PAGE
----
Today the UK is hosting the Global Vaccine Summit to raise money and awareness for Gavi, the vaccine alliance. Gavi is key in the global and local COVID-19 response, supporting countries to invest in preparedness and response, working with global partners on a vaccine, and ensuring that when a vaccine is available, all countries can access it.
The immediate and long-term impacts of the COVID-19 pandemic will be devastating in South Sudan where 7.5 million people already need humanitarian assistance. During this global pandemic we are reminded that work on vaccines is more important than ever. However, it is critical that we continue to prioritise healthcare and vaccines beyond the scope of COVID-19.
The World Health Organisation, UNICEF and Gavi have recently released fresh global warnings of the risks of failing to immunise against diseases such as measles, polio and cholera which could surge worldwide if immunisation is drawn back.
As the international community comes together around the global vaccine effort, locally, we too, must focus on protecting people from dying of preventable diseases in South Sudan. This should be done with a continued focus on routine immunisation and the maintenance of essential health services.
Working in longstanding partnership with Gavi, the UK has been working to vaccinate children against preventable illness. In 2018 alone the UK led and Gavi supported Health Pooled Fund has enabled health facilities across South Sudan to fully vaccinate 100,000 children against preventable diseases. Through the fund we are supporting over 800 health facilities across the country to improve access to health services. This work is essential in COVID-19 preparedness and response as well as addressing other key health concerns like malaria prevention and sexual and reproductive services.
Our ongoing work with key partners including Gavi, IOM and UNICEF will ensure that vulnerable people including children and women of child bearing age continue to have access to vaccines.
The Migration Health Unit of IOM receives funding from Gavi and support from the Ministry of Health to reach vulnerable people, and especially children. Their work targets people in camps for Internally Displaced People, Protection of Civilian sites and hard to reach villages.
This project has been running since 2019 with IOM protecting people from illnesses including tetanus and diphtheria in areas such as Rubkona, Malakal and Wau counties. Now they continue to conduct this essential work whilst minimising the risk of COVID-19 acquisition and transmission at vaccination points.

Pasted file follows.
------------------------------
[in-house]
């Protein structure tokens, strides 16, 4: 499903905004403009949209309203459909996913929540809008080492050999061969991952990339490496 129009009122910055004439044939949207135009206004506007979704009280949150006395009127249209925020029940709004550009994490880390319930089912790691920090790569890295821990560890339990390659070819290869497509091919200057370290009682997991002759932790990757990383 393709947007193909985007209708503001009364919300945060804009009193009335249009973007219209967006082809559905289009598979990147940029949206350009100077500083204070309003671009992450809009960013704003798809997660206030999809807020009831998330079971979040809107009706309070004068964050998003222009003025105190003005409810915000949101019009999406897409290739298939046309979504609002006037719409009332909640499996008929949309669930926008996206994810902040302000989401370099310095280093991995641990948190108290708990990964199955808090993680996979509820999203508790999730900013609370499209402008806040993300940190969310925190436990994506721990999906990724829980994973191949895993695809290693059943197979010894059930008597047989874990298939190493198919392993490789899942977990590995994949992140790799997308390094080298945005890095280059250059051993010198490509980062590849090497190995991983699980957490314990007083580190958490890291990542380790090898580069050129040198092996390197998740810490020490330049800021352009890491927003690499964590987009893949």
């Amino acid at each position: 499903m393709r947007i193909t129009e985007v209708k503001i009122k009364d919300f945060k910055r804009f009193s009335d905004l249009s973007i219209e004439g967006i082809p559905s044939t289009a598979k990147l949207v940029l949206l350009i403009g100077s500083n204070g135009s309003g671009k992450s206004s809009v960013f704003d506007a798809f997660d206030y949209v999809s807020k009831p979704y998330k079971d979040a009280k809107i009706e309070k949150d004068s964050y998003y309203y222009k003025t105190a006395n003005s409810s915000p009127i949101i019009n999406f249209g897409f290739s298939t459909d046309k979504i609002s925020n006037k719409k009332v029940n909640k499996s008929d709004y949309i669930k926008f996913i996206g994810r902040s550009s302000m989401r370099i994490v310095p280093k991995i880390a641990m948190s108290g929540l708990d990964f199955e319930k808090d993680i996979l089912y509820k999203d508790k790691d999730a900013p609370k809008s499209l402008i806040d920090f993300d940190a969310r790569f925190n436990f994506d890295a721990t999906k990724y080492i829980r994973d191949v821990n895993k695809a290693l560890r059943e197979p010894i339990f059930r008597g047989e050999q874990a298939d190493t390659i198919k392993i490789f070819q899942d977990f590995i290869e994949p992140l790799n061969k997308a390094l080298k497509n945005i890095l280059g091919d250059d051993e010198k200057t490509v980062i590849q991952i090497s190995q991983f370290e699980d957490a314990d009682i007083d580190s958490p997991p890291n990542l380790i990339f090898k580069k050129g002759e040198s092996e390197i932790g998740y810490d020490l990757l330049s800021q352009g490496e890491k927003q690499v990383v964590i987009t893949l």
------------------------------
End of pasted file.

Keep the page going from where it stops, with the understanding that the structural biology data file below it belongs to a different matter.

All IOM health facilities now screen children and caregivers for fever using non-contact infrared thermometers at entrances. Further safeguards are put in place through proper physical distancing, use of personal protective equipment, hygiene practises and awareness raising.
Although COVID-19 presents real challenges to South Sudan’s fragile health system it is crucial that people continue seeking and accessing vital primary healthcare services including routine immunisation. Far more children will die of vaccine preventable diseases if routine immunisation is interrupted than will die from COVID-19.
It is clear that now, more than ever, we must ensure the safety and mobility of health workers as well as their access to resources as they administer healthcare services and vaccines to people who need it the most. We and our partners continue to provide support to health workers and minimise infection risks, allowing them to protect themselves, their communities and their patients whilst continuing to save the lives of the poorest and most vulnerable people across the country.
Recent additional funding from the Ministry of Health will hopefully support health workers and strengthen national and local health systems. We continue to commit to incentives for health workers delivering lifesaving services under the Health Pooled Fund and the Provision of Essential Health Services Project.
As we all work to fight COVID 19 we must maintain essential health services including routine immunisation to ensure that our battle against this pandemic does not risk progress on other critical healthcare priorities.
I was joined this morning by Jean-Philippe Chauzy, Chief of Mission for the International Organisation for Migration, for a detailed interview on Radio Miraya’s breakfast show. Take a listen.